Saturday, May 6, 2017

How to Cook Beans Fast and Delicious?

 

how-to-cook-beans-fast

Key Points:

a) Brining
b) Cooking with salt
c) pH level

One factor that affects the cooking rate of beans is the pH level. Acidic environments tend to cause beans to seize up—which is why, for example, Boston baked beans, cooked in acidic molasses and tomato, can take as long as overnight to soften properly. Brining the beans in saltwater mitigates this effect to some degree, but the only way to be sure that your beans will cook properly in acidic stews (like, say, chili) is to soften them separately and add them to the pot later on.

What Happens if You Do not Soak Beans Before Cooking?

It will take too long to cook. When boiled the beans will burst into smaller pieces with hard or tough bean skin. I will result into a mushy and starchy mixture.


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Why You Should BRINE the Beans and Not Just Soak Them?

Dried beans defy most of the rules of cooking. For something so small, they sure do require a lot of cooking. While the active work is minimal, it can be frustrating when a considerable investment of time yields subpar results. You want beans to be creamy, with soft skins. However, often the skins are still tough despite hours of cooking. Worse, the beans have exploded and formed a starchy mass. What to do? Professional chefs recommend (1) brining the beans ahead of time, and then (2) cooking them with salt, or a salty ingredient such as chicken broth, pancetta, or Parmesan if you prefer it.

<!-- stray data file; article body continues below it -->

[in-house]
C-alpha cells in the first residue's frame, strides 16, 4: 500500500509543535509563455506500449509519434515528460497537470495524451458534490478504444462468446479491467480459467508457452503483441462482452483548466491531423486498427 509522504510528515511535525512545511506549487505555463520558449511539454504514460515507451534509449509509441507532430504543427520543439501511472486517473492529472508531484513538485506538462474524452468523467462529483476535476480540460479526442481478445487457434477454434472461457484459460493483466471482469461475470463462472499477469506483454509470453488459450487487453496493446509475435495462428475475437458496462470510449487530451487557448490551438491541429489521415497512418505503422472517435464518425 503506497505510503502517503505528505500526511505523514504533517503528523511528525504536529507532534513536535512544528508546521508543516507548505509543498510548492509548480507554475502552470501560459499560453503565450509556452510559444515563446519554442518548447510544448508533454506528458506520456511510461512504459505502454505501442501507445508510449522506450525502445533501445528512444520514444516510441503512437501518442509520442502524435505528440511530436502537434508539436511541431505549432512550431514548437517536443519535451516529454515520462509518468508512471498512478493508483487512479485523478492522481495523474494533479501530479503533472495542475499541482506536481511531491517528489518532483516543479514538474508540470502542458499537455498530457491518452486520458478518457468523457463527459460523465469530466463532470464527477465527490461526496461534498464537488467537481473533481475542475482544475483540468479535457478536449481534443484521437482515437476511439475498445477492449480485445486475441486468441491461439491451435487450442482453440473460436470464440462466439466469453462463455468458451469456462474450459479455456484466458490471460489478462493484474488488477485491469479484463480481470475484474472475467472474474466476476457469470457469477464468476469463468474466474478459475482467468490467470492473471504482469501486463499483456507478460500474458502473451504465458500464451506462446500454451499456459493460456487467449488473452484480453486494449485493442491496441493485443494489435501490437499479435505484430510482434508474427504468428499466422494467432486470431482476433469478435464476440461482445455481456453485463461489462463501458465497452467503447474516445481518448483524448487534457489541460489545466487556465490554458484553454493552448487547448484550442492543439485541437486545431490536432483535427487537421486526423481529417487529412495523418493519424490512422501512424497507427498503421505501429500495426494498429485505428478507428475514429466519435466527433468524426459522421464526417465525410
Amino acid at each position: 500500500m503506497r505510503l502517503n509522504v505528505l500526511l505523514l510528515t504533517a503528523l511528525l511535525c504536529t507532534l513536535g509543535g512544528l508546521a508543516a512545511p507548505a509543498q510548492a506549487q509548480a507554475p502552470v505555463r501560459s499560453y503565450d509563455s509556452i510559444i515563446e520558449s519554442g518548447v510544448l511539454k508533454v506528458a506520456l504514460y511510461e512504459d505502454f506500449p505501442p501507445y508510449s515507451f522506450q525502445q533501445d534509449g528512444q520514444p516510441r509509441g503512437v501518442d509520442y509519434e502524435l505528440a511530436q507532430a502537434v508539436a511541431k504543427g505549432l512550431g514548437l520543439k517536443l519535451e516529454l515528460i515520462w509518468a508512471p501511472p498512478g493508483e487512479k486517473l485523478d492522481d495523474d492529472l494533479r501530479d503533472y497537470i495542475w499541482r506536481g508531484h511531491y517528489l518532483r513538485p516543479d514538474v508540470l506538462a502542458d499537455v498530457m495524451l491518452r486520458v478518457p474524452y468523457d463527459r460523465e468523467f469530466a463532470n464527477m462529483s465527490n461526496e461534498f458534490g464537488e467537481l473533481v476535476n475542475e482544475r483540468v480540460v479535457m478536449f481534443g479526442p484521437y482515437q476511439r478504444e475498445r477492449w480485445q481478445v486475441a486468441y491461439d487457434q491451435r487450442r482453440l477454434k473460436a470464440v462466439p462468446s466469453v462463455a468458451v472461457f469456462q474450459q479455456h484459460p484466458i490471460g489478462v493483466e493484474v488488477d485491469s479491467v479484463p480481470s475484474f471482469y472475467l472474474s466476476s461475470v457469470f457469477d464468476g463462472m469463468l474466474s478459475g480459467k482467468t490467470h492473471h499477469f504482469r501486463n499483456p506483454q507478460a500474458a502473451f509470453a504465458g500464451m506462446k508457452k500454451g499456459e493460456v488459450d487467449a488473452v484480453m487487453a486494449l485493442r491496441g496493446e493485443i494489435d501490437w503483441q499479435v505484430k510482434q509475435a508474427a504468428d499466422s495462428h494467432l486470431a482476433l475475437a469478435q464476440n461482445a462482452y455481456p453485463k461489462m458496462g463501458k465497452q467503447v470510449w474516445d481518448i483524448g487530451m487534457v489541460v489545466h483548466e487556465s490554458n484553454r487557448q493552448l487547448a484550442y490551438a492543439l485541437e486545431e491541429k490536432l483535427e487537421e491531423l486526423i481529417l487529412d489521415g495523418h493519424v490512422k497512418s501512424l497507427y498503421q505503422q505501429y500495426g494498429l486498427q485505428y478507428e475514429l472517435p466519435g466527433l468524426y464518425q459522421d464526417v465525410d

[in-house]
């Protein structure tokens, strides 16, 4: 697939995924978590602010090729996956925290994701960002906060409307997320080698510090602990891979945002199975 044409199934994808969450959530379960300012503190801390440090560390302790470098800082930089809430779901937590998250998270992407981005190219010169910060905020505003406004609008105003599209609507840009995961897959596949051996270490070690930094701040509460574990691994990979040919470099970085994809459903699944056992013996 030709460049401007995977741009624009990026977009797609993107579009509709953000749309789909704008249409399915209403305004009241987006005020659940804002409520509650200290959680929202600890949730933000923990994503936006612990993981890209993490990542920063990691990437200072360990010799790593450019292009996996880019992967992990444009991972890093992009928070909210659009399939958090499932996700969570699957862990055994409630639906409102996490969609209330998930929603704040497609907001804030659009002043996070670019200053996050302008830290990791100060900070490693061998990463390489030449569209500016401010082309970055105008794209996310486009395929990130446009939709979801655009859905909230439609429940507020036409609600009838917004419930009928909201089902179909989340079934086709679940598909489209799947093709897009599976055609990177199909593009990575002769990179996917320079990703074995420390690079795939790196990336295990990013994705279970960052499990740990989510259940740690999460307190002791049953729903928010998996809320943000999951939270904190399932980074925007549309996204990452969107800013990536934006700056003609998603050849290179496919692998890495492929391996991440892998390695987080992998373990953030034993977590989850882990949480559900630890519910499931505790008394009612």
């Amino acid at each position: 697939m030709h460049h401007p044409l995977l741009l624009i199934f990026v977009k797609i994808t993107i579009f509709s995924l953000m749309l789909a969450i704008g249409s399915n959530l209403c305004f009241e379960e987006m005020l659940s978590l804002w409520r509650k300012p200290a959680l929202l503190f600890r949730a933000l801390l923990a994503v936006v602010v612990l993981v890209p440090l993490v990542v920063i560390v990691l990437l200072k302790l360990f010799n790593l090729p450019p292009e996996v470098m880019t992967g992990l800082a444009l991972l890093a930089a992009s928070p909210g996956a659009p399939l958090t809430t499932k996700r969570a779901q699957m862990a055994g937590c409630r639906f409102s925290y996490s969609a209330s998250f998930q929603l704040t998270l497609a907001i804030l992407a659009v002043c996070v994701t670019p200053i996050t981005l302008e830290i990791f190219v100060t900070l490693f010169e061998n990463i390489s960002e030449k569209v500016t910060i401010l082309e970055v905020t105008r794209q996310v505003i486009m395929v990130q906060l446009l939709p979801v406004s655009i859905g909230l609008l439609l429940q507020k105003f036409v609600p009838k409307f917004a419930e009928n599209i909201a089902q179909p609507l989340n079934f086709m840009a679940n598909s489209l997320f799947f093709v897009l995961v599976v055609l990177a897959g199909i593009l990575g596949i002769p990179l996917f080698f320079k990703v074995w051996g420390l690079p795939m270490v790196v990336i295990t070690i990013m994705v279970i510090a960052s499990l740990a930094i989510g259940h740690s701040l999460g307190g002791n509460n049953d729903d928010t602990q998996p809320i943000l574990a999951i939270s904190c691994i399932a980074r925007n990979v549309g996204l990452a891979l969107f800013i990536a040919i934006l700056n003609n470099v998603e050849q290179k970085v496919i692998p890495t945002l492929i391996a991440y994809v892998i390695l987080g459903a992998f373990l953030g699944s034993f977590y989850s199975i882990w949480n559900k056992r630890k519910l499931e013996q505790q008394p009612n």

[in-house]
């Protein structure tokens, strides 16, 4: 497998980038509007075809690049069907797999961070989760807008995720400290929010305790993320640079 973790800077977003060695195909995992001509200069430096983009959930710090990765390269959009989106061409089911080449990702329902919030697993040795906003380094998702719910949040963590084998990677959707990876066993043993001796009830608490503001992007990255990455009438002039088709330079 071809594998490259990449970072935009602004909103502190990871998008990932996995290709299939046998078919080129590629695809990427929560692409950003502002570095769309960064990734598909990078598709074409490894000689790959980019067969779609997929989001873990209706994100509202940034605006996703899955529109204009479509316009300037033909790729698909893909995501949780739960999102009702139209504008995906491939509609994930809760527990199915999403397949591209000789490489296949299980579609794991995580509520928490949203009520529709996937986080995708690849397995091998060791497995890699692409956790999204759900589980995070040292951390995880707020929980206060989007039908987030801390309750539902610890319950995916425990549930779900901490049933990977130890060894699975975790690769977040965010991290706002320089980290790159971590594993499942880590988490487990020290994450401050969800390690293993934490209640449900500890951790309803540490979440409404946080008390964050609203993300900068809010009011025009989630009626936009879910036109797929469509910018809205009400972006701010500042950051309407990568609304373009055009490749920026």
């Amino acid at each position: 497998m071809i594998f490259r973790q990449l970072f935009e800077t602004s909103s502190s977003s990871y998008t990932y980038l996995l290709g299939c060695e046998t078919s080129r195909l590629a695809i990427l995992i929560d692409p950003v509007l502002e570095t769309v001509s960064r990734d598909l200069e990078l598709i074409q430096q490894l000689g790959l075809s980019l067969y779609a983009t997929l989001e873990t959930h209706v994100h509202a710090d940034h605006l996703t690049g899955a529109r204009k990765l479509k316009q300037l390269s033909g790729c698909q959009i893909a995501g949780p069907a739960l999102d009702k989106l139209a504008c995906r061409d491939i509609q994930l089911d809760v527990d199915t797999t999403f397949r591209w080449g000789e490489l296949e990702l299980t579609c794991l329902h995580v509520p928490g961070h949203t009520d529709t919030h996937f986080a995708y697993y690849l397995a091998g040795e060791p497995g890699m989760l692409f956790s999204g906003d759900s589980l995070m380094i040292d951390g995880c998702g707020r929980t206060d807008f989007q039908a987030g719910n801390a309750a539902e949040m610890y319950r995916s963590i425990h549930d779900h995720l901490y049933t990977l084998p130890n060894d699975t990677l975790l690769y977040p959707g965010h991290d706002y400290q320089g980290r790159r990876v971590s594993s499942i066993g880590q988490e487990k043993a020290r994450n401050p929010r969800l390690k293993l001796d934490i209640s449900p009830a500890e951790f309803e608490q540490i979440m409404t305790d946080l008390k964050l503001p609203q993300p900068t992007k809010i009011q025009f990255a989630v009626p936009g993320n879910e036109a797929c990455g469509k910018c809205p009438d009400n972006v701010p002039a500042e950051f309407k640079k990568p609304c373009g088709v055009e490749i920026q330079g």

How to brine beans? Dissolve 3 tablespoons salt in 4 quarts cold water in large bowl or container. Add dried beans and soak at room temperature for at least 8 hours or up to 24 hours. Drain and rinse well.

The Science behind Brining Beans

Beans with tough skins have a tendency to burst in the process of cooking, spilling their starchy innards into the pot and finishing with a sticky, unappealing texture.

Salting beans can help quickly tenderize their skins, preventing blowouts or bursting while cooking, which is the key to beans that cook up creamy rather than starchy.

Magnesium and calcium, two ions found in bean skins that act kind of like buttresses, supporting the skins’ cell structure and keeping them firm. Because calcium and magnesium ions form links between pectin molecules, they are responsible for creating strong cells that are tightly bound together. During soaking, the sodium ions will filter only partway into the beans, so their greatest effect is on the cells in the outermost part of the beans.

If you soak beans in salted water overnight, the sodium ions will react with the calcium and magnesium, leaving you with skins that soften at the same rate as the beans’ interiors.

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References:


J. Kenji López-Alt. 2015. The Food Lab: Better Home Cooking Through Science. W. W. Norton & Company. ISBN-13: 978-0393081084

The Editors of America's Test Kitchen and Guy Crosby Ph.D. 2012. The Science of Good Cooking (Cook's Illustrated Cookbooks), First Edition. Cook's Illustrated. ISBN-13: 978-1933615981



Related Cooking Video: Best Method for Cooking Dried Beans

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